After weeks of improvement, the latest Drought Monitor update indicated that as of last week, 60.1% of the lower 48 states were in some form of drought, up from 58.8% the prior week with the area in the worst two categories, extreme or exceptional rising from 18.3 to 19.04%.
This comes at a time when U.S. winter wheat conditions are at their worst point for this time of year since the USDA started tracking crop ratings back in 1986.
Meanwhile, there is a lot of controversy about how to deal with extremely low water levels on the nation’s main riverways, also directly attributable to this year’s drought.
Given this situation were curious as to which of the key growing states was most deficient in moisture.
This graphic shows the cumulative June-October precipitation for the top 21 corn and soybean growing states and that moisture as a percent of the 1950-2011 average.
The state that is in the more dire condition is Nebraska where the June-Oct rainfall of less than five inches is a mere 37% of the 13.3 inches they normally receive over this time.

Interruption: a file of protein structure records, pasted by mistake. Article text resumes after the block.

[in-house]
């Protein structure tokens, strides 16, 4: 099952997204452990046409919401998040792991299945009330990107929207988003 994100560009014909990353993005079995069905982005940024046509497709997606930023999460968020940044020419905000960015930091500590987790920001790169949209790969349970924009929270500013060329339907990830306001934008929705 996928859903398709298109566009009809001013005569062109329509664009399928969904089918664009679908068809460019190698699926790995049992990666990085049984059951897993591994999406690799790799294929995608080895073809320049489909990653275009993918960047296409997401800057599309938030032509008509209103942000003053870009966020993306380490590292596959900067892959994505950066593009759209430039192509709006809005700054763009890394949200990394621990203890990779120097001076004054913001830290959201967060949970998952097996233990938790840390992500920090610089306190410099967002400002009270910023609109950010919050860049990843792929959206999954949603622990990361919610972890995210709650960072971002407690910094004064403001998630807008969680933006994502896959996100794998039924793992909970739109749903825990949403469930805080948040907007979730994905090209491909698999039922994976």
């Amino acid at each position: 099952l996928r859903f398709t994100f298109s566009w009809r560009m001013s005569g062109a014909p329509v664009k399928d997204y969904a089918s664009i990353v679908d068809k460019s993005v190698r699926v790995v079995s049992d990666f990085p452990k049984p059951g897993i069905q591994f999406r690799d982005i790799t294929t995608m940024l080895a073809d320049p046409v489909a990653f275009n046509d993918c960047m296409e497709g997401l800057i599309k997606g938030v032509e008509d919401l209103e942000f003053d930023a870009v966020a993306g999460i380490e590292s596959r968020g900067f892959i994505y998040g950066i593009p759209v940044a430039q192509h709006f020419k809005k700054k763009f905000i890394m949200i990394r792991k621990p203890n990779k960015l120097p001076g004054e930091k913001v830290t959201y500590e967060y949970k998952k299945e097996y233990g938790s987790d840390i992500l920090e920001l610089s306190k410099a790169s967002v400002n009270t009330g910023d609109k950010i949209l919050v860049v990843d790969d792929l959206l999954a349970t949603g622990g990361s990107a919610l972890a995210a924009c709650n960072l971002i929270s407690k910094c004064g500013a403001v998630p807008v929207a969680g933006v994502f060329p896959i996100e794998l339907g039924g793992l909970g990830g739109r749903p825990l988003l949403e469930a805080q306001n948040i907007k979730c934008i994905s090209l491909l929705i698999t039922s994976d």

Other states with severe deficiencies in moisture include SD at 51.9% of normal, KS at 60.7% and IA at 61.1%.
On the other hand, the Delta states have fared very well resulting in many record corn and soybean yields for this region of the country.
MS leads the way at 133% of normal June-Oct rains followed up by LA at 121%, and TN at 115%.
States in the Eastern Corn Belt that had moisture deficiencies at mid-year have also seen a vast improvement with PA at 114% and OH at 111%, though the Western Corn Belt remains much drier.
Needless to say, those states that have received 80% or less of normal rainfall will have to be monitored in the coming months ahead of 2013 row crop plantings.